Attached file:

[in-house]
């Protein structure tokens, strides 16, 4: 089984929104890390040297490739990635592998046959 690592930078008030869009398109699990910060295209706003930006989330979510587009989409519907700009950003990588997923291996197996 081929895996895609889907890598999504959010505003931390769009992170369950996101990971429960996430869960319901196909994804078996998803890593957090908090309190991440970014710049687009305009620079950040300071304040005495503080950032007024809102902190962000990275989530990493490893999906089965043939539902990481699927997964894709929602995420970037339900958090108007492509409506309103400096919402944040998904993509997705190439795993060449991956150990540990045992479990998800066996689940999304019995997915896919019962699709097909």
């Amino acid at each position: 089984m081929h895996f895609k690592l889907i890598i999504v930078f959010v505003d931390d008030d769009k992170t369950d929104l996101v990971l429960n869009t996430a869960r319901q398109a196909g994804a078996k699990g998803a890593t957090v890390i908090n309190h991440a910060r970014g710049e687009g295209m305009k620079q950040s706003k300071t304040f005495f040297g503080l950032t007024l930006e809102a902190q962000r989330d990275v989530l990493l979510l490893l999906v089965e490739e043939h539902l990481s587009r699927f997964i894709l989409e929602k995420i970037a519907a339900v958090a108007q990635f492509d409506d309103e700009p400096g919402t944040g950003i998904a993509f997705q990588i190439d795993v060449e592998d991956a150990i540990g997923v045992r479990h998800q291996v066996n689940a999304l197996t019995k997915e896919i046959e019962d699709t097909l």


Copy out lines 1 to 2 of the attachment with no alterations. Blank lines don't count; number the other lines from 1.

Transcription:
[in-house]
């Protein structure tokens, strides 16, 4: 089984929104890390040297490739990635592998046959 690592930078008030869009398109699990910060295209706003930006989330979510587009989409519907700009950003990588997923291996197996 081929895996895609889907890598999504959010505003931390769009992170369950996101990971429960996430869960319901196909994804078996998803890593957090908090309190991440970014710049687009305009620079950040300071304040005495503080950032007024809102902190962000990275989530990493490893999906089965043939539902990481699927997964894709929602995420970037339900958090108007492509409506309103400096919402944040998904993509997705190439795993060449991956150990540990045992479990998800066996689940999304019995997915896919019962699709097909």